The banking giant’s annual report revealed it has suspended Mr Staley’s unvested long-term bonus share awards pending the regulatory probe.
It said almost 70 per cent of the long-term incentive scheme share awards granted since he was appointed in 2015 remain unvested – totalling 11.2 million shares worth around £22 million at current market prices.
The findings of the investigation have not yet been made public.
He still receives his contractual entitlement to £2.4 million in cash and shares – the equivalent of 12 months in fixed pay – as well as a pension allowance and other undisclosed benefits.
The bank said: “In line with its normal procedures, the committee exercised its discretion to suspend the vesting of all of Mr Staley’s unvested awards, pending further developments in respect of the regulatory and legal proceedings related to the ongoing Financial Conduct Authority and Prudential Regulatory Authority investigation regarding Mr Staley.”
It came as Barclays revealed that pre-tax profits soared to £8.4 billion in 2021 after it released cash set aside for pandemic loan losses and notched up record investment banking earnings.
The lender more than doubled profits from £3.1 billion in 2020 thanks to the release of £653 million in bad debt provisions, compared with £4.8 billion set aside for Covid loan losses the previous year.
The better-than-expected results also showed that the group’s corporate and investment banking division recorded its highest-ever pre-tax profits of £5.8 billion over the year, up from £4 billion in 2020.
Its annual report showed Barclays increased its bonus pot for staff to £1.9 billion, up from £1.6 billion in 2020.
Barclays offered cheer for investors as well as it said it would buy back £1 billion of its own shares and increase its full-year dividend to 4p a share, helping the bank’s shares lift 3 per cent.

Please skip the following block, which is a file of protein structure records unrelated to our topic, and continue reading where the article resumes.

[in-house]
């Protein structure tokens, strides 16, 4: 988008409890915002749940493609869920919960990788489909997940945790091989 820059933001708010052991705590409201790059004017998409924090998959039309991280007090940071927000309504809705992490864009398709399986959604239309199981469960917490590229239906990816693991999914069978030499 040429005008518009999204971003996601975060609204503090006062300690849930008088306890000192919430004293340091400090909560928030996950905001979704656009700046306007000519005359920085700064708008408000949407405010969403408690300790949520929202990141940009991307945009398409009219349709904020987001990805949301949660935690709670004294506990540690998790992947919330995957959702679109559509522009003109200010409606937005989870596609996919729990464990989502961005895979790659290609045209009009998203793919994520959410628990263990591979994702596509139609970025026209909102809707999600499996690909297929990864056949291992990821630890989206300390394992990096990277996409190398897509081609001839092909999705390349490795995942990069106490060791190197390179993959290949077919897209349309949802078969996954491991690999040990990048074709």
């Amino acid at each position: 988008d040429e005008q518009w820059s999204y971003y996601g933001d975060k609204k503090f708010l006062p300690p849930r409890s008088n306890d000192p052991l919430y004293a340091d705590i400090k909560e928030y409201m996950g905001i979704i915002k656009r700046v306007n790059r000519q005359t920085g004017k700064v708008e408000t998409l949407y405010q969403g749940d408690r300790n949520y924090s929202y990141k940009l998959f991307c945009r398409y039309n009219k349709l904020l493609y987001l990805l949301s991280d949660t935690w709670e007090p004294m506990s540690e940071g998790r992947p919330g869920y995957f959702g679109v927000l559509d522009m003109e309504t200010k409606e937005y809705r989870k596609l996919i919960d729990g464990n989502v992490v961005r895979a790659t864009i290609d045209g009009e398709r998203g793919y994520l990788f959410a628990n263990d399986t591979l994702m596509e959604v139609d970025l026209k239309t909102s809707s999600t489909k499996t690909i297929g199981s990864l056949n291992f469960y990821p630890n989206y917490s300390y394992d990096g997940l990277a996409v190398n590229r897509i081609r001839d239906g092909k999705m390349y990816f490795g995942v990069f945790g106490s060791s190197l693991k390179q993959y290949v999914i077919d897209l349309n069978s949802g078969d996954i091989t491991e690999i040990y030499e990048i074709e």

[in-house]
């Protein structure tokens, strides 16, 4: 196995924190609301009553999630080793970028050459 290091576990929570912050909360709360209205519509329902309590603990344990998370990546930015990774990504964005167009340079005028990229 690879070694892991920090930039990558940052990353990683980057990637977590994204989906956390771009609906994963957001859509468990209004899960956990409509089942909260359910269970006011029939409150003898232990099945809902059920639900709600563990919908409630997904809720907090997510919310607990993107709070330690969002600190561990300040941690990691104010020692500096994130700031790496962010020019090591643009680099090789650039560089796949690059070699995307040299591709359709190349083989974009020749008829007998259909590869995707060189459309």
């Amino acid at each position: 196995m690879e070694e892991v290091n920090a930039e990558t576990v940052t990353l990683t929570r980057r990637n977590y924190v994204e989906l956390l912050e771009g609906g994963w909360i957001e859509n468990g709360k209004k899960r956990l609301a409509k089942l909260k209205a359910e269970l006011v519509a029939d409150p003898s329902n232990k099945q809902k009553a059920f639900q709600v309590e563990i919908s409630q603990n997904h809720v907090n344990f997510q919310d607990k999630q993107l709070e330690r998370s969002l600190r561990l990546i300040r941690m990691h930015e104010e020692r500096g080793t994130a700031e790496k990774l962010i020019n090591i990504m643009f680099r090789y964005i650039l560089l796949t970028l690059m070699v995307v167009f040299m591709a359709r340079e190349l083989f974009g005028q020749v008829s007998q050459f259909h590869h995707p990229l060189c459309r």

The group also announced its first female finance director, appointing deputy group finance director Anna Cross to the role from April 23.
She will succeed Tushar Morzaria, who is retiring after more than eight years in the post and becomes the first woman to hold one of the top three boardroom jobs at the bank.
The figures come after a difficult year for the bank, with new chief executive CS Venkatakrishnan thrown into the role last November after Mr Staley’s shock resignation.
Mr Venkatakrishnan, known as Venkat, said: “I am proud that we have delivered this resilient performance while continuing to support our clients and customers through another year of Covid-19 related challenges.”
He added: “We recognise that the economic environment is more than usually uncertain, with rising inflation rates and tighter monetary policy, while many parts of society continue to recover from the severe social and economic effects of the Covid-19 pandemic.”
The group added it had “limited” trading exposure to Russia as the crisis with Ukraine continues to mount, having exited the country many years ago.
Sophie Lund-Yates, lead equity analyst at Hargreaves Lansdown, said: “The ex-CEO’s reward freeze will be a welcome token for those disheartened by the ongoing probe into his conduct.
“However, shareholders are facing no such freeze, with a further £1 billion buyback announced, as the improved macro-economic outlook allowed for an enormous reversal in impairment charges.”